Hafiz and the Place of Iranian Culture in the World

Inaugural Lecture Before the Iran Society

Sir Sultan Muhammad Shah Aga Khan
November 9, 1936 London, United Kingdom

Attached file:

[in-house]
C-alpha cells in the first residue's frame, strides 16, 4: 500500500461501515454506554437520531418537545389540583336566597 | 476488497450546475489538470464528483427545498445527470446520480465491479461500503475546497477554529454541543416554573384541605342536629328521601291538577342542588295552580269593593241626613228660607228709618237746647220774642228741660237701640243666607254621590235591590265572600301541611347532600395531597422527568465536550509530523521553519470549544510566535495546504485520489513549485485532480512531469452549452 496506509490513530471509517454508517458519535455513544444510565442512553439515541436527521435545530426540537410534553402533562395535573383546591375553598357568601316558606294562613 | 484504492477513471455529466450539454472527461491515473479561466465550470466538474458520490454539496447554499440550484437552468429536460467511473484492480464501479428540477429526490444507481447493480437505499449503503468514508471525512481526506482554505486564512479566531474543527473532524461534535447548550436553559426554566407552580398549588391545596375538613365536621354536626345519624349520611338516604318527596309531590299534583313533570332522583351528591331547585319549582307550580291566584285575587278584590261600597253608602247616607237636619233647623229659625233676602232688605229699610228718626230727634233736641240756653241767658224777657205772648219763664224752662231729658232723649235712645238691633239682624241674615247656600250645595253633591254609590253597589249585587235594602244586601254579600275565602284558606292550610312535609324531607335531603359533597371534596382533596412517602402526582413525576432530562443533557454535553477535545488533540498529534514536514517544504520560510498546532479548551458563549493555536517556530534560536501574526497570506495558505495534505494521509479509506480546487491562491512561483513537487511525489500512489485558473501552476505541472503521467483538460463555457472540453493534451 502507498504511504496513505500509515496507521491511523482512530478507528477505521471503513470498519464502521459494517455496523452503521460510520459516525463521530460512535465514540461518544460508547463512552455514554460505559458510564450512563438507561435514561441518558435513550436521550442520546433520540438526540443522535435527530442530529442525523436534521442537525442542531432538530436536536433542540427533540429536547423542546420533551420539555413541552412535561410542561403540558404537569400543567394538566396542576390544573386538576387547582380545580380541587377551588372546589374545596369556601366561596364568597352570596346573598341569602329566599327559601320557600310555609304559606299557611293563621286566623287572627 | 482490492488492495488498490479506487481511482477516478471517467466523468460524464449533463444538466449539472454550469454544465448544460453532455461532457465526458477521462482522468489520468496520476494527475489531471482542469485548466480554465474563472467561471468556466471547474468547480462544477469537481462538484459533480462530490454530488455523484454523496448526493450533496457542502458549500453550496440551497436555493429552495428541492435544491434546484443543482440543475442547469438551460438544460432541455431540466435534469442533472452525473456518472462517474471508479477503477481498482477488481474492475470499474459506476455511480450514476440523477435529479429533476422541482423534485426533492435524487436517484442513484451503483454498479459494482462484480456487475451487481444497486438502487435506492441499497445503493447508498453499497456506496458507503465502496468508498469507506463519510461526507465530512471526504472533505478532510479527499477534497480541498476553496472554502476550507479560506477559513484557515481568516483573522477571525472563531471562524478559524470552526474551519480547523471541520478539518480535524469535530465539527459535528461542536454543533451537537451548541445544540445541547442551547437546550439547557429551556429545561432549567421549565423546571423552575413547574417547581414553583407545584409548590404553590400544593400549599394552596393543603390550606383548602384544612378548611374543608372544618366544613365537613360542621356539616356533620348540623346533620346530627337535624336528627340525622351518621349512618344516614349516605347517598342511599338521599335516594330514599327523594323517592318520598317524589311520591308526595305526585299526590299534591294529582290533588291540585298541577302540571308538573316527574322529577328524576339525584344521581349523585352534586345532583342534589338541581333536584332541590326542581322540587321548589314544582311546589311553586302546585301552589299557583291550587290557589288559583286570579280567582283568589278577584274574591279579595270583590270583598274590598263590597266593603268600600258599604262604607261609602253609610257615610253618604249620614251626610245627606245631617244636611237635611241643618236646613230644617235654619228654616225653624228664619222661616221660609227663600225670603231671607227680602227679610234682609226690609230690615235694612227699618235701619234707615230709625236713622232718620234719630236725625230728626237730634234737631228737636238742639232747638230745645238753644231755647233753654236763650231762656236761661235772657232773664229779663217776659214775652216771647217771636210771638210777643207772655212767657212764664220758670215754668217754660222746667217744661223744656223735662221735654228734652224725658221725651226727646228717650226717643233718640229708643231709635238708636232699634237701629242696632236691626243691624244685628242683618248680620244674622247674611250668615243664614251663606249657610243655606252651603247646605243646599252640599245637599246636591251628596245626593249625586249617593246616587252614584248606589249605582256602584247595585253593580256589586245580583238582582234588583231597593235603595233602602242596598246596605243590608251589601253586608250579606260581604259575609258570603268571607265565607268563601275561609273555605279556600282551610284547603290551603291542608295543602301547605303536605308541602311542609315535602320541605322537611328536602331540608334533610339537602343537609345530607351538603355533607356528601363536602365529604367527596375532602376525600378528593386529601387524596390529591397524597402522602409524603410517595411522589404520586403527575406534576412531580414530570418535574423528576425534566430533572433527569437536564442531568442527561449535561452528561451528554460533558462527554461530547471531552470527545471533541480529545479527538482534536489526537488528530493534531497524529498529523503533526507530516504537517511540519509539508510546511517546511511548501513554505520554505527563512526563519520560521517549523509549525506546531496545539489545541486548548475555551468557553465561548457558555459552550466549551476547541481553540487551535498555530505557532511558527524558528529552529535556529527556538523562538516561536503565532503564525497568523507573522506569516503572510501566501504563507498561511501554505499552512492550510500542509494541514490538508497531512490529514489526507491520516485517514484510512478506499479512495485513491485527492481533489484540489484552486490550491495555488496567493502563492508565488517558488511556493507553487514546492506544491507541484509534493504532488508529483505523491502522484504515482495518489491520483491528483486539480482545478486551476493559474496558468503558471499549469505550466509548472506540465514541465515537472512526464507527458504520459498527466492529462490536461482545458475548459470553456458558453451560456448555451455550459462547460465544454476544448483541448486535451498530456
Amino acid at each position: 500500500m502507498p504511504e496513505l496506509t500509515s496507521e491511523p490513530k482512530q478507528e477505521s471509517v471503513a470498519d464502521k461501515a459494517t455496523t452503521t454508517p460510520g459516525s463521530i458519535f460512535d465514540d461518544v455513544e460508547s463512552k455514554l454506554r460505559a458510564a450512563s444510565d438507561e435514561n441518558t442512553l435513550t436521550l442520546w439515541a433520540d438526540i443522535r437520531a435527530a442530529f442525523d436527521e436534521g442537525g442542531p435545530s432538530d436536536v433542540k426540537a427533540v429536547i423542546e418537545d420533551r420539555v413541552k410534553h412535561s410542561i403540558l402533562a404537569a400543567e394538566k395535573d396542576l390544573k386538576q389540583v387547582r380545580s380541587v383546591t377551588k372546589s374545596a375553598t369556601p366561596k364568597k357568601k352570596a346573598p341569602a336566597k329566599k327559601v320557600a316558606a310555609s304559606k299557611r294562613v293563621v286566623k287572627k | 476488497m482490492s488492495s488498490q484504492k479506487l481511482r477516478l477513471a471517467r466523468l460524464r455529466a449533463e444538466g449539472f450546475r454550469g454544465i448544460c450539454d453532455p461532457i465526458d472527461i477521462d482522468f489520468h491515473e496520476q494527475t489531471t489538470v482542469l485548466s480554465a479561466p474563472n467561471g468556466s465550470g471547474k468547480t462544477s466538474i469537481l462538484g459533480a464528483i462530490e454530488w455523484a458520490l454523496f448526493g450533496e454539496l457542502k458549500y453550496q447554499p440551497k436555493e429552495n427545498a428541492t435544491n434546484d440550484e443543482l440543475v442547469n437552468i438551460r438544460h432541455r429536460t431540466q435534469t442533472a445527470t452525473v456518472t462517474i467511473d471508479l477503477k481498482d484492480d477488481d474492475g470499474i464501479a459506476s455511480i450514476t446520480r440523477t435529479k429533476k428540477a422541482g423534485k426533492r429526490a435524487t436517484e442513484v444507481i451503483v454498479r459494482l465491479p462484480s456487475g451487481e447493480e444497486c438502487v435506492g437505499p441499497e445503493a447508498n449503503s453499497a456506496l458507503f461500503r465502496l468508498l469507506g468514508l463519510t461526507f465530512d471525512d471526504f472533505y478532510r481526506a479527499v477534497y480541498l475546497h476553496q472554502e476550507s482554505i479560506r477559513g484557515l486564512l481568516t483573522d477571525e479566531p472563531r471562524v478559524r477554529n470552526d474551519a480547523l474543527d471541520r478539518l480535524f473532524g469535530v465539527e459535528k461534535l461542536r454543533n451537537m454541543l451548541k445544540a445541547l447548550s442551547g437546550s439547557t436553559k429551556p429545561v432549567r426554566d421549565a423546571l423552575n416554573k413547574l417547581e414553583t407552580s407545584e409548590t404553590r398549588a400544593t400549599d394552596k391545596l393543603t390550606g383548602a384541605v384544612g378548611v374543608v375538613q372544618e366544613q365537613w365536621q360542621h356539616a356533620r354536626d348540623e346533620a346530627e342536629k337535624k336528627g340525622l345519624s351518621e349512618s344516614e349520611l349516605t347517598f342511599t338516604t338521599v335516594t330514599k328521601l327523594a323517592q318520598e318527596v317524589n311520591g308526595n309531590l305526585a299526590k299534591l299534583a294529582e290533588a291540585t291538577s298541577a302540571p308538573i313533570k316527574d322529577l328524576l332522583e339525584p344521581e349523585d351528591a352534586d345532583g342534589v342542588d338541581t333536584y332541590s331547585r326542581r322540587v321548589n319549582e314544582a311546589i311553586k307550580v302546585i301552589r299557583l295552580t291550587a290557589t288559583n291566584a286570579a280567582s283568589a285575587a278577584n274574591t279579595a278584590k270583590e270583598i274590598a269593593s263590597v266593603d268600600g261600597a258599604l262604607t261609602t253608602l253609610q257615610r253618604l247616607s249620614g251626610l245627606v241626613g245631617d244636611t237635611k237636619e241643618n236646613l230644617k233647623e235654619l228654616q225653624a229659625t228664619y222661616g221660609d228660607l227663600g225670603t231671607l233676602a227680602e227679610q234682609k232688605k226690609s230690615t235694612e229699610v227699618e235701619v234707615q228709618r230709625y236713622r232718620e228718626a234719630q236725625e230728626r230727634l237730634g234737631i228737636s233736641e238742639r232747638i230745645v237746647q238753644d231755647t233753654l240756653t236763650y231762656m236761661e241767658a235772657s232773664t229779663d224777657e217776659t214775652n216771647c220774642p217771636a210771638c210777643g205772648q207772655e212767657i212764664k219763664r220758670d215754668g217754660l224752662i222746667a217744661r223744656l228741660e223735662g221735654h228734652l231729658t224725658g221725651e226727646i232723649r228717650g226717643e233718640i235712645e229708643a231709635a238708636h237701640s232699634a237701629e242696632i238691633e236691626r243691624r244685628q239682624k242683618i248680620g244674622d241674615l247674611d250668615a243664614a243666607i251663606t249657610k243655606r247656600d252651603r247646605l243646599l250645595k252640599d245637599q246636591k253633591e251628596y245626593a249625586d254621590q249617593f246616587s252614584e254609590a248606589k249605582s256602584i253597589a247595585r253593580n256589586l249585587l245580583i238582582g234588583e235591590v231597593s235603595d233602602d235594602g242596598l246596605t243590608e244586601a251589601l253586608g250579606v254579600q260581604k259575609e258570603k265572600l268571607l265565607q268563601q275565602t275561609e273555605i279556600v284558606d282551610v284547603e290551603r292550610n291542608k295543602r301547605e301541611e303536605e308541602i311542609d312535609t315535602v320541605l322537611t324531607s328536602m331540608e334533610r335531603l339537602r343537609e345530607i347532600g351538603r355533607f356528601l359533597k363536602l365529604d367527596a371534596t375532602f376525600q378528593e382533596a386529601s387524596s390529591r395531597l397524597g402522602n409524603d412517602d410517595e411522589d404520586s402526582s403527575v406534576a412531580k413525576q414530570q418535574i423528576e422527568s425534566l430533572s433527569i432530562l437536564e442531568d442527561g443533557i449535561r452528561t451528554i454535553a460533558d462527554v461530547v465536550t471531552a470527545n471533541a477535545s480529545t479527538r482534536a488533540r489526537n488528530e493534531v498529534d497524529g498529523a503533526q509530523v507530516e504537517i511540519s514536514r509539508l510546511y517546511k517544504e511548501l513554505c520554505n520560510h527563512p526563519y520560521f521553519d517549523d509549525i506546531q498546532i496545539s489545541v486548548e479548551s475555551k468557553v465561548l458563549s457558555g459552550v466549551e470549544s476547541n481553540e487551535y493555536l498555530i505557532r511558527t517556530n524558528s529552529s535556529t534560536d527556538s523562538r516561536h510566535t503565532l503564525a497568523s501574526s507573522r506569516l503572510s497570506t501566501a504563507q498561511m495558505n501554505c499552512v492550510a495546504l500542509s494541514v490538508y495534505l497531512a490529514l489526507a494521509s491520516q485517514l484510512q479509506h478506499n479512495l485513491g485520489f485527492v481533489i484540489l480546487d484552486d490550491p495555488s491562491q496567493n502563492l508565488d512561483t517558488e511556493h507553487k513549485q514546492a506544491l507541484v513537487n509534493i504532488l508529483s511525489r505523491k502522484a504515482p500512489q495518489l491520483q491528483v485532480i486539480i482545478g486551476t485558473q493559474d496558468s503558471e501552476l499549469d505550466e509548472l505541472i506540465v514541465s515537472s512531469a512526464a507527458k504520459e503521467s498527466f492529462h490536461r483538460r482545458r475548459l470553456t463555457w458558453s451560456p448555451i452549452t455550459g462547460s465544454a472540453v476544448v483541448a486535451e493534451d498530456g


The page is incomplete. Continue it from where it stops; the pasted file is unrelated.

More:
I must thank His Excellency the Iranian Minister, Lord Lamington and the members of the Society for having done me the honour of inviting me tonight to bring before you the importance to the whole world of those spiritual forces that the ancient land of Iran has cherished in her modern history. Before I go further I want to define clearly what I mean by "spiritual forces" – I do not use this term in any question-begging sense. I do not wish to limit it merely to religious or such ideas, or to give it any otherworldly interpretation, but I do mean anything that deals with man’s life of the spirit here and now on this earth and in this life. Whatever may or may not be the soul’s future, there is one impregnable central fact in existence: that here and now, in this world, we have a soul which has a life of its own in its appreciation of truth, beauty, harmony and good against evil. Has modern Iran greatly contributed to the perfectioning of the soul of man thus understood? Modern Iran I define as the ancient race of that high plateau, influenced by the faith of Islam and the imaginative poetry and declamation of Arabia, welded into one by a process of slow intermarriage and movement of many races from north, west, east and south. What has this Iran done for the satisfaction of man’s highest aspirations?